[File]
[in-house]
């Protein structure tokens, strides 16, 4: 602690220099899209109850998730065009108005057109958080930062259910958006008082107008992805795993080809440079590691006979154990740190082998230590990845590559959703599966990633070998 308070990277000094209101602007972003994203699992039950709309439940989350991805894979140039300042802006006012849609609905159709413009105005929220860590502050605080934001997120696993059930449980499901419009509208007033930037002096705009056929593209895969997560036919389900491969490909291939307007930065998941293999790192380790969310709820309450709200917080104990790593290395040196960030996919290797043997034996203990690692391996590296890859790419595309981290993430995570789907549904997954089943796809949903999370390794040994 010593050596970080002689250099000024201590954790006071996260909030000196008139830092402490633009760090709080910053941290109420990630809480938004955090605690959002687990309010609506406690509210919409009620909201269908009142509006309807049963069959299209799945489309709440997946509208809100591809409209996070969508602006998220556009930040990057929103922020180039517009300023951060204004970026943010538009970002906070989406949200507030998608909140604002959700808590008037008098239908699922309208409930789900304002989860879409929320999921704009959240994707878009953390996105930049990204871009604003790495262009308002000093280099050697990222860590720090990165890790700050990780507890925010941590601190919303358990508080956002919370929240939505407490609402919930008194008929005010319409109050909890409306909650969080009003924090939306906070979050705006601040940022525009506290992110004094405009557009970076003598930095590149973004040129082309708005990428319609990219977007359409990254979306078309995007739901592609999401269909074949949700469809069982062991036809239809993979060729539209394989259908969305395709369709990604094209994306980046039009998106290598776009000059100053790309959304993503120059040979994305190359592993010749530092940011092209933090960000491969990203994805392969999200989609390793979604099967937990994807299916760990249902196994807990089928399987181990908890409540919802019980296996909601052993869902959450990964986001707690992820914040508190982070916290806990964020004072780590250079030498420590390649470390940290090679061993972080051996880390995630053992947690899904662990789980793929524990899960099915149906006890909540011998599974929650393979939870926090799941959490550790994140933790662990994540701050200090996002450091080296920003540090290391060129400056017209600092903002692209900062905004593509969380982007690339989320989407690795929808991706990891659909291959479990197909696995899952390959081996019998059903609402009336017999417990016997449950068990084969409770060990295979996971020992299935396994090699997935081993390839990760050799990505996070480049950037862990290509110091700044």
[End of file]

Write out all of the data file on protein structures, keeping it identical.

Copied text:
[in-house]
């Protein structure tokens, strides 16, 4: 602690220099899209109850998730065009108005057109958080930062259910958006008082107008992805795993080809440079590691006979154990740190082998230590990845590559959703599966990633070998 308070990277000094209101602007972003994203699992039950709309439940989350991805894979140039300042802006006012849609609905159709413009105005929220860590502050605080934001997120696993059930449980499901419009509208007033930037002096705009056929593209895969997560036919389900491969490909291939307007930065998941293999790192380790969310709820309450709200917080104990790593290395040196960030996919290797043997034996203990690692391996590296890859790419595309981290993430995570789907549904997954089943796809949903999370390794040994 010593050596970080002689250099000024201590954790006071996260909030000196008139830092402490633009760090709080910053941290109420990630809480938004955090605690959002687990309010609506406690509210919409009620909201269908009142509006309807049963069959299209799945489309709440997946509208809100591809409209996070969508602006998220556009930040990057929103922020180039517009300023951060204004970026943010538009970002906070989406949200507030998608909140604002959700808590008037008098239908699922309208409930789900304002989860879409929320999921704009959240994707878009953390996105930049990204871009604003790495262009308002000093280099050697990222860590720090990165890790700050990780507890925010941590601190919303358990508080956002919370929240939505407490609402919930008194008929005010319409109050909890409306909650969080009003924090939306906070979050705006601040940022525009506290992110004094405009557009970076003598930095590149973004040129082309708005990428319609990219977007359409990254979306078309995007739901592609999401269909074949949700469809069982062991036809239809993979060729539209394989259908969305395709369709990604094209994306980046039009998106290598776009000059100053790309959304993503120059040979994305190359592993010749530092940011092209933090960000491969990203994805392969999200989609390793979604099967937990994807299916760990249902196994807990089928399987181990908890409540919802019980296996909601052993869902959450990964986001707690992820914040508190982070916290806990964020004072780590250079030498420590390649470390940290090679061993972080051996880390995630053992947690899904662990789980793929524990899960099915149906006890909540011998599974929650393979939870926090799941959490550790994140933790662990994540701050200090996002450091080296920003540090290391060129400056017209600092903002692209900062905004593509969380982007690339989320989407690795929808991706990891659909291959479990197909696995899952390959081996019998059903609402009336017999417990016997449950068990084969409770060990295979996971020992299935396994090699997935081993390839990760050799990505996070480049950037862990290509110091700044």